When Valentino Balboni retired, his employer decided to give him something a little more interesting than the usual watch and/or envelope stuffed full of garden centre gift vouchers. The thing is, Balboni’s employer was a certain Italian firm called Lamborghini, and his job was testing supercars. Something he’d done for 40 years, driving an estimated 80 per cent of every vehicle the company had made up until that point.
Lamborghini decided it had to do something special, electing to name a limited-edition car after the man. Naturally, this was to be the most driver-focused thing in the line-up at the time - a rear-wheel drive version of the Gallardo.
Dubbed the LP550-2 Balboni, it was the first rear-wheel drive Lamborghini since the Diablo. The fact that it dropped 10bhp to preserve the all-wheel drive car’s dignity didn’t matter, as ditching the front differential and driveshafts saved around 30kg. The 0-62mph time of 3.9 seconds represented a two-tenth drop relative to the all-wheel drive car thanks to inferior traction levels, but this wasn’t supposed to be about the raw numbers.
The Gallardo Balboni had more important things on its mind, like improving the driving experience further with a 45-per cent limited-slip differential, new anti-roll bars and fettled springs and dampers. To set the car apart from other Gallardos, Lamborghini added a white-and-gold stripe down the length of the car, plus some neat plaques bearing Balboni’s signature.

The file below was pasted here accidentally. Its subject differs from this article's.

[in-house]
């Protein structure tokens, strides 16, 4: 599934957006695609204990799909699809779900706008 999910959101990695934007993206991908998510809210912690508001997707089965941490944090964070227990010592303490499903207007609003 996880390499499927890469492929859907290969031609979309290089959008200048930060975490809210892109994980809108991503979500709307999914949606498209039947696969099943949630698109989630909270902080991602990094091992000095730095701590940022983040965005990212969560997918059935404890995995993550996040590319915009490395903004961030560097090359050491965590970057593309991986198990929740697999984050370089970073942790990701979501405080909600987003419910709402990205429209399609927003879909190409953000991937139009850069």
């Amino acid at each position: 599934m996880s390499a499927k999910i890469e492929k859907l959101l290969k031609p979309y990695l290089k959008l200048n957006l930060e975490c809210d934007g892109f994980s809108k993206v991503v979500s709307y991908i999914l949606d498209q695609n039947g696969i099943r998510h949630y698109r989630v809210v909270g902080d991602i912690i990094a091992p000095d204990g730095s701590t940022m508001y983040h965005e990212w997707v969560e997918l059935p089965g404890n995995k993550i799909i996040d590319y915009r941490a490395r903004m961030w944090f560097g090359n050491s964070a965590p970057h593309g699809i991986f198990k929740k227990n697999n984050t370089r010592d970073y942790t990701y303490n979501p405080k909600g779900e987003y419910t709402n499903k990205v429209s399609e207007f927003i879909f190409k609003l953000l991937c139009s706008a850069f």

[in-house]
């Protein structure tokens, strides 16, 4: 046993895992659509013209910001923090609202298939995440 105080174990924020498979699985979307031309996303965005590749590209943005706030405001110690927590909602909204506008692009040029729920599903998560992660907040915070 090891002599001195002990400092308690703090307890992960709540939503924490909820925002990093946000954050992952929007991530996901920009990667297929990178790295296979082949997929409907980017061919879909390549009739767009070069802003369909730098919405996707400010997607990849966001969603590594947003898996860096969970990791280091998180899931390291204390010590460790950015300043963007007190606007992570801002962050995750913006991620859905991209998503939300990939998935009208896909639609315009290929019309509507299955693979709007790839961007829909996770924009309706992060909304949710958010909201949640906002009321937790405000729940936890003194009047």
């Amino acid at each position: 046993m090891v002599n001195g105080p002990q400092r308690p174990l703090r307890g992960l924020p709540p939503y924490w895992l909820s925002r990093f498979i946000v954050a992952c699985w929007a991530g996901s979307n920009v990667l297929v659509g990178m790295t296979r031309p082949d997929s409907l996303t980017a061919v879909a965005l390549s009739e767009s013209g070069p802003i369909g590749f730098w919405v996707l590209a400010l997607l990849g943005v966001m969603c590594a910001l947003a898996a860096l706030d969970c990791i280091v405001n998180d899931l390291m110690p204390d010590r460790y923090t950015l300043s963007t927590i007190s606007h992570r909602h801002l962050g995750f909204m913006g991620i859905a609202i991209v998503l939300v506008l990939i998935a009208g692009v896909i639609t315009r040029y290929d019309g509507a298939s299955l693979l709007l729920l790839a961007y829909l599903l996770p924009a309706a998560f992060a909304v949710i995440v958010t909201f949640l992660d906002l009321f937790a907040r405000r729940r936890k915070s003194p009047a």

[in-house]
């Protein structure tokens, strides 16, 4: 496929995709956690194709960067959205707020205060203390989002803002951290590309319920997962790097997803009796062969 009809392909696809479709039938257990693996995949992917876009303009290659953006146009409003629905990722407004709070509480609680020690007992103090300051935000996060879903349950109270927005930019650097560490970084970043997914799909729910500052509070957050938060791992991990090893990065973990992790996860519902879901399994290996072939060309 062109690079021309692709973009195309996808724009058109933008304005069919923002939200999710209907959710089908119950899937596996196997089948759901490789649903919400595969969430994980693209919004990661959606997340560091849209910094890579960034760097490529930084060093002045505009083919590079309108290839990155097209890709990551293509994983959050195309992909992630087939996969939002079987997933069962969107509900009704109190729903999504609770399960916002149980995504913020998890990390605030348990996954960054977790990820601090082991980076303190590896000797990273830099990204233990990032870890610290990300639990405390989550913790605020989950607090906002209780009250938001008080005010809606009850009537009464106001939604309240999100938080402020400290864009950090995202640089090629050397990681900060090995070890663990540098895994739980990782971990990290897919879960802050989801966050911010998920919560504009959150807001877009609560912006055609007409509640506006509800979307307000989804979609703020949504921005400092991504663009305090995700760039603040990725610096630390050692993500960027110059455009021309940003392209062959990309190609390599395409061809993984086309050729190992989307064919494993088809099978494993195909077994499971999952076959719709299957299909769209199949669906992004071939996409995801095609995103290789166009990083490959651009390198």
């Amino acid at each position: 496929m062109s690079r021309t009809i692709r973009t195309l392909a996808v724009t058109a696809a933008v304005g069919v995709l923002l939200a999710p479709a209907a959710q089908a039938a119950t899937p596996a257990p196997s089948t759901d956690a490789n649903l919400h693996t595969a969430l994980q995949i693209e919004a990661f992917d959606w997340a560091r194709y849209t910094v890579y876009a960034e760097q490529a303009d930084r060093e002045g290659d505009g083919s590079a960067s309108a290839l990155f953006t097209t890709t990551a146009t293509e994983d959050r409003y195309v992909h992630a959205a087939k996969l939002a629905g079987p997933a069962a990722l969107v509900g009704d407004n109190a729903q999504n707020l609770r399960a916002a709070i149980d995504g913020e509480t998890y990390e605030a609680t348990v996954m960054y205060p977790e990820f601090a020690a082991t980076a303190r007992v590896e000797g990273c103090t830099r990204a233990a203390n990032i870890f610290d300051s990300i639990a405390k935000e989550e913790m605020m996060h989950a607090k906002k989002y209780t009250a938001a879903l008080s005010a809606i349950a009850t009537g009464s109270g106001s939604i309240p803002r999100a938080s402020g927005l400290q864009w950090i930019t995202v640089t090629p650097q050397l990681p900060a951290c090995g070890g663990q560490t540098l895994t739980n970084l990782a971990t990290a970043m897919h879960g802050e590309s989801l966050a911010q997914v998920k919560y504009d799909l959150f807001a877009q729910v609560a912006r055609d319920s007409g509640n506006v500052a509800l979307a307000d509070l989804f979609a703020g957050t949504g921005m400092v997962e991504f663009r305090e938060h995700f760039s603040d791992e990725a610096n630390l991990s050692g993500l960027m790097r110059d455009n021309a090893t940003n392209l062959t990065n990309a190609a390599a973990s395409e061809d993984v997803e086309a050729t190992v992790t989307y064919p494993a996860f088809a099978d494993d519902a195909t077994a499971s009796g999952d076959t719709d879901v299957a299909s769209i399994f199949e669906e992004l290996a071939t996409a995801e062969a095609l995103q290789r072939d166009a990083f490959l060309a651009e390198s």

In case it wasn’t exciting enough already, that naturally-aspirated 5.2-litre V10 fed the rear-wheels via a six-speed gated manual gearbox, albeit with an ‘E-Gear’ robotised transmission on the options list for anyone who didn’t fancy such an involved experience.
Thankfully, whoever specced this was one of only three customers to buy a right-hand drive car with three pedals. Back then, manual Lamborghini supercars were dwindling in popularity, and the company was just a few years away from ditching them entirely.
Along with the all-important manual, this example has 19-inch ‘Scorpius’ wheels, gloss black brake calipers, a reversing camera, nose lift kit and more. It’s finished in Nero Noctis, with a Nero Perseus featuring centre stripes on the seats. We like.
The Balboni has covered 16,648 miles in its near-12 years on the roads, serviced in that time by official Lamborghini dealerships. It’s due to go under the hammer at Silverstone Auctions’ 5 March sale at the RAF Museum in London with a guide price of £180,000 - £220,000.